NORWALK, Conn. – A surprisingly large amount of money in the Norwalk Board of Education’s piggy bank is expected to be used to keep classroom sizes low this school year and pay down the notorious deficit covered by the city last year.
The proposal on how to spend a $1.6 million 2013-2014 surplus will be sent to the Board of Estimate and Taxation after a unanimous BOE vote Tuesday.
Mayor Richard Moccia indicated that the BET is likely to approve the following plan:
• Three reserve teachers will be hired at a cost of $247,262
• Four classroom aides will be hired at a cost of $122,768
• Textbooks for additional classrooms, at a cost of $60,000
• Eight high school house masters and four middle school assistant principals will return to year round work. The positions were made into 11 month positions during last year’s budget cuts, but are now returning to 12 month positions. The board did not say what the total cost of that would be.
• Repair of two portable classrooms at Jefferson Elementary School at a cost of $200,000
• $500,000 will be applied to the “insurance trust fund,” bringing the deficit stemming from last year’s budget fiasco down to $100,000
Now, where did the money come from?
Lyons said the board knew the surplus was building up at the end of the fiscal year in June, but final numbers came in just last week.
“You can’t finalize your numbers until you’re well after the end of the fiscal year because all sorts of the bills come in that have to be paid on last year’s budget,” he said. “So you don’t want to make any announcements about what the number is because it fluctuates pretty wildly for the first month or so after the fiscal year ends.”
That fluctuating figure was $500,000 at one point, but ended at $2.5 million, he said.
Not so fast.
Interim Chief Operating Officer Rich Rudl said it’s actually $1.6 million, after you take out $900,000 of expenses from the last school year.
“There were a number of items that would have posted to 2012-2013 if it wasn’t for timing issues, contractual obligations, elections of severances to be deferred for January payment,” he said.
Board member Steve Colarossi continued his windmill tilting, protesting the city’s ability to take whatever it wants from the board’s surplus. On June 25, during the board’s reconciliation, Colarossi expressed disappointment that the board could not use any of the $1.2 million that was left in the insurance fund reserve, a result of fewer claims than had been budgeted for. The money was used instead as a repayment of last year’s deficit.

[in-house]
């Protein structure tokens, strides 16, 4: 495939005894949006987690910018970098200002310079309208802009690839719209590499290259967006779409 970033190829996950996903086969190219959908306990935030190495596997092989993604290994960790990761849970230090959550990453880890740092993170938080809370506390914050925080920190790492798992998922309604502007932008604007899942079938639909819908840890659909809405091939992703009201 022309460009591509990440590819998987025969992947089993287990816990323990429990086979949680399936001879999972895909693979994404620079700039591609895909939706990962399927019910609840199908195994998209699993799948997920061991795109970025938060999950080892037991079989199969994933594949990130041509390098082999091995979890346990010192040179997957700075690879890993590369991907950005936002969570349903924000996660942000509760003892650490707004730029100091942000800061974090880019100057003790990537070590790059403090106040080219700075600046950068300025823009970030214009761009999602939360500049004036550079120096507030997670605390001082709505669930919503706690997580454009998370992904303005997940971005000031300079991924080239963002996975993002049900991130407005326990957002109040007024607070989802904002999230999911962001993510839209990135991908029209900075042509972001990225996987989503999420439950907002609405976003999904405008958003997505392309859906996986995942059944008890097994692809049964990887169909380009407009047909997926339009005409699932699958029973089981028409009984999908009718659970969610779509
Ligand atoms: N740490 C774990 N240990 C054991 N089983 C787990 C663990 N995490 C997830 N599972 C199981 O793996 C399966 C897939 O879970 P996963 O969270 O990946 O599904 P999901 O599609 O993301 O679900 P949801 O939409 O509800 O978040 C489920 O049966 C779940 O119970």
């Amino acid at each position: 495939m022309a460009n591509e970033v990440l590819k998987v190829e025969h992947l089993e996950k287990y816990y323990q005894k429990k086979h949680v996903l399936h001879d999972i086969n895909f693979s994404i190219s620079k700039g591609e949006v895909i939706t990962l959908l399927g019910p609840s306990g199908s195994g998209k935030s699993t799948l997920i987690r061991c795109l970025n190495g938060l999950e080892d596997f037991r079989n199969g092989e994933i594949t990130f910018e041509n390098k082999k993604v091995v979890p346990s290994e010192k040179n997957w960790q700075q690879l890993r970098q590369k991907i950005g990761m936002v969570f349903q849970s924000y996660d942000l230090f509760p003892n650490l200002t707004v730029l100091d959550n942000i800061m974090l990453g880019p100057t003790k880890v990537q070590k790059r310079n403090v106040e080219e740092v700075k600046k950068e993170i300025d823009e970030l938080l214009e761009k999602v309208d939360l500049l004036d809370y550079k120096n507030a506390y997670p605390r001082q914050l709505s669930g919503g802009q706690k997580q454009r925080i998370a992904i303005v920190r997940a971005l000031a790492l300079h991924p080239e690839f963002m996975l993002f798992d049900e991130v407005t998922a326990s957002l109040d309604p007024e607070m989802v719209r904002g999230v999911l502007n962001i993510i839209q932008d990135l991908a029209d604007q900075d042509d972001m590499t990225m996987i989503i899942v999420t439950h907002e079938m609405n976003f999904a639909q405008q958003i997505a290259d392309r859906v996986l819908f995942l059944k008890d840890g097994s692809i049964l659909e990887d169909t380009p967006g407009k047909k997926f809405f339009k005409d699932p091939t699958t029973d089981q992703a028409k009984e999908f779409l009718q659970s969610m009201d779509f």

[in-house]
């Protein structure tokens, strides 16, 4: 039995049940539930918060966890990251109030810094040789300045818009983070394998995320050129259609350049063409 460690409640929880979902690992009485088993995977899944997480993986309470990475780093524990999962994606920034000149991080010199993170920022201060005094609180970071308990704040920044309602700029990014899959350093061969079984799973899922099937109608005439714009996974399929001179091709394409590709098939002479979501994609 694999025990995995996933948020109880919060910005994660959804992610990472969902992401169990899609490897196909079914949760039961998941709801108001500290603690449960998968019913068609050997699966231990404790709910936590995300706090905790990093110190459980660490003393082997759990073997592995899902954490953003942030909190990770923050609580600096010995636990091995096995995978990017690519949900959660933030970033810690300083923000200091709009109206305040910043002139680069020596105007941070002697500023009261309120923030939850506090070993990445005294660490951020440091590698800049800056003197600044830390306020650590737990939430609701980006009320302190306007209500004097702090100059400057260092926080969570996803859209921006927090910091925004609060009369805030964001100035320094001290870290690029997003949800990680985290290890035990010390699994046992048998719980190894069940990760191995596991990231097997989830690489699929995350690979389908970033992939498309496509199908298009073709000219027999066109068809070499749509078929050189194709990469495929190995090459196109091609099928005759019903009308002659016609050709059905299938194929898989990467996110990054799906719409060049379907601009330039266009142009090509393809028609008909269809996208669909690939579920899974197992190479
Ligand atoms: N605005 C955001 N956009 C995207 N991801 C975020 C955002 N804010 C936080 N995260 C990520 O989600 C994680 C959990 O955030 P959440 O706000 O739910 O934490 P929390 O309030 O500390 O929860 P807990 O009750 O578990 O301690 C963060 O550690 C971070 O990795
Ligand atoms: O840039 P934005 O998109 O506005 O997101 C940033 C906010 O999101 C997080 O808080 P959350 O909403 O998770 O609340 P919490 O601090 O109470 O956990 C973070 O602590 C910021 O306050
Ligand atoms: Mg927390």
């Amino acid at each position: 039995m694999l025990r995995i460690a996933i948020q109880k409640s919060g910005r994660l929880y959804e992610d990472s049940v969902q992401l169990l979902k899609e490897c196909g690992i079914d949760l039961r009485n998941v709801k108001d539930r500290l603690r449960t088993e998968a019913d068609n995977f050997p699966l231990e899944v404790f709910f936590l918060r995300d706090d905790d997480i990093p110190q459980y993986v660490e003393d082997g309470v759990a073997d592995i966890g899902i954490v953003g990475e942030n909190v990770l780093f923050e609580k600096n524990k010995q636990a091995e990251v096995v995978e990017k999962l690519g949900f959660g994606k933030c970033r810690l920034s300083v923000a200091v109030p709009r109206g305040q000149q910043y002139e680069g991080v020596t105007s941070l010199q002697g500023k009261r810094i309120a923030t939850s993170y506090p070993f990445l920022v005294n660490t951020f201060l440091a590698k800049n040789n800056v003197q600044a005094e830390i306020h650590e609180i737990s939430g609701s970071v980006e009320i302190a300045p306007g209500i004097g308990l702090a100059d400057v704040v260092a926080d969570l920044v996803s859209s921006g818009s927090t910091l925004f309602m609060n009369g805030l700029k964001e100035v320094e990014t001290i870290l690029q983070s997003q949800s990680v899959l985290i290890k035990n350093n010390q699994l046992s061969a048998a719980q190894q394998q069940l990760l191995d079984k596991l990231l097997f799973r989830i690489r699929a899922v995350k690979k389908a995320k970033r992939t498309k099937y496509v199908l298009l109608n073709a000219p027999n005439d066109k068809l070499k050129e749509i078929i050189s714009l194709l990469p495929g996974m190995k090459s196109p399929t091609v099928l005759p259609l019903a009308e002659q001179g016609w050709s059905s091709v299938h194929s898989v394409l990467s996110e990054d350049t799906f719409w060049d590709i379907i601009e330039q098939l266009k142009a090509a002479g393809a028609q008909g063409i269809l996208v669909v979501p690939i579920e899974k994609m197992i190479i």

To recap: The BOE had been facing $5.8 million in cuts to then-Superintendent Susan Marks’ proposed operating budget when a $4 million deficit in the insurance accounts was uncovered by then Chief Operating Officer Elio Longo, bringing the needed cuts to nearly $10 million. The $4 million was eliminated, in part, when the BET allowed the BOE to repay $3.1 million over three years.
The $1.2 million grab in June now appears to be followed by a $500,000 grab in August, leaving just $100,000 “owed” to the city.
After a futile attempt to debate Rudl on the topic, Colarossi confirmed with Lyons that the board was asking the BET for permission to use its own money.
“(It’s) like change when we send our children shopping, only the city has more power to take it back than I do with my daughters,” he said.
Lyons reminded him that, under state law, the city determines how much money the board gets. The board can then spend it any way it wants to.
Lyons trumpeted the windfall as the result of “real good job” on the part of Rudl, former interim Superintendent Tony Daddona and Longo.
“They were very proactive with freezes on purchase orders starting last March, very careful with management of some of the building stuff, management of staffing,” he said. “Every month they would come in and give us the budget report. The substitute teachers (expense) was running above budget but that run up meant that we didn’t have to hire full-time positions this year, and that net saved us a lot of money.
He said he hopes to have a surplus next year as well.
“By paying that insurance fund down, then it puts us in the position of next year, if we get a similar insurance (claims) result, we could end up next year possibly with a surplus as well,” he said. “My hope is if we can duplicate it — it probably won’t be as big as this year — it will help us with the following year’s budget, which we know will be tougher because the teachers get a pay raise.”
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